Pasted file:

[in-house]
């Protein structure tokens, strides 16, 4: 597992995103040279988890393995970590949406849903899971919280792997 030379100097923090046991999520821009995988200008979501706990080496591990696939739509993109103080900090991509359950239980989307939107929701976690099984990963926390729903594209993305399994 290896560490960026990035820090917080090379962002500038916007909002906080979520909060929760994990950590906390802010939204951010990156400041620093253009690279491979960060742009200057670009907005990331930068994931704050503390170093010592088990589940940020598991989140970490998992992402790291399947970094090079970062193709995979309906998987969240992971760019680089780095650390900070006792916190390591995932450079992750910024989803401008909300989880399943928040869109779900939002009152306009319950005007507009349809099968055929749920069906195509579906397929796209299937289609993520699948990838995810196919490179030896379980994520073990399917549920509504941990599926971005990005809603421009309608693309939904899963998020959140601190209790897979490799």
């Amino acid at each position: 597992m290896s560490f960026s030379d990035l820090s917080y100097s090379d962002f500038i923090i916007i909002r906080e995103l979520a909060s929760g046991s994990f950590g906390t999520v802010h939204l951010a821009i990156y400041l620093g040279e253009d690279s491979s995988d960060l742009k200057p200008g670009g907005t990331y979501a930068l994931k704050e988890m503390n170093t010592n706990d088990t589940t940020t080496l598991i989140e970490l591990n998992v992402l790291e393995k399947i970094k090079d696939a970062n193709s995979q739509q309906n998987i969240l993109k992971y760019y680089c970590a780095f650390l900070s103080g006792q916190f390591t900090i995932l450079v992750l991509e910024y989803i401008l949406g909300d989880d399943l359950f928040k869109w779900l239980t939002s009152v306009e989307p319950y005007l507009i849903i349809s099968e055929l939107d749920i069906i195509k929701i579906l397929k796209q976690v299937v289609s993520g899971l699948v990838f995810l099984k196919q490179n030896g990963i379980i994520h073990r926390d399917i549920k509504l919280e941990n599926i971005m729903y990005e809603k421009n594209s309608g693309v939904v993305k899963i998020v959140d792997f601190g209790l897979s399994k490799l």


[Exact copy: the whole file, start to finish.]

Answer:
[in-house]
């Protein structure tokens, strides 16, 4: 597992995103040279988890393995970590949406849903899971919280792997 030379100097923090046991999520821009995988200008979501706990080496591990696939739509993109103080900090991509359950239980989307939107929701976690099984990963926390729903594209993305399994 290896560490960026990035820090917080090379962002500038916007909002906080979520909060929760994990950590906390802010939204951010990156400041620093253009690279491979960060742009200057670009907005990331930068994931704050503390170093010592088990589940940020598991989140970490998992992402790291399947970094090079970062193709995979309906998987969240992971760019680089780095650390900070006792916190390591995932450079992750910024989803401008909300989880399943928040869109779900939002009152306009319950005007507009349809099968055929749920069906195509579906397929796209299937289609993520699948990838995810196919490179030896379980994520073990399917549920509504941990599926971005990005809603421009309608693309939904899963998020959140601190209790897979490799």
């Amino acid at each position: 597992m290896s560490f960026s030379d990035l820090s917080y100097s090379d962002f500038i923090i916007i909002r906080e995103l979520a909060s929760g046991s994990f950590g906390t999520v802010h939204l951010a821009i990156y400041l620093g040279e253009d690279s491979s995988d960060l742009k200057p200008g670009g907005t990331y979501a930068l994931k704050e988890m503390n170093t010592n706990d088990t589940t940020t080496l598991i989140e970490l591990n998992v992402l790291e393995k399947i970094k090079d696939a970062n193709s995979q739509q309906n998987i969240l993109k992971y760019y680089c970590a780095f650390l900070s103080g006792q916190f390591t900090i995932l450079v992750l991509e910024y989803i401008l949406g909300d989880d399943l359950f928040k869109w779900l239980t939002s009152v306009e989307p319950y005007l507009i849903i349809s099968e055929l939107d749920i069906i195509k929701i579906l397929k796209q976690v299937v289609s993520g899971l699948v990838f995810l099984k196919q490179n030896g990963i379980i994520h073990r926390d399917i549920k509504l919280e941990n599926i971005m729903y990005e809603k421009n594209s309608g693309v939904v993305k899963i998020v959140d792997f601190g209790l897979s399994k490799l």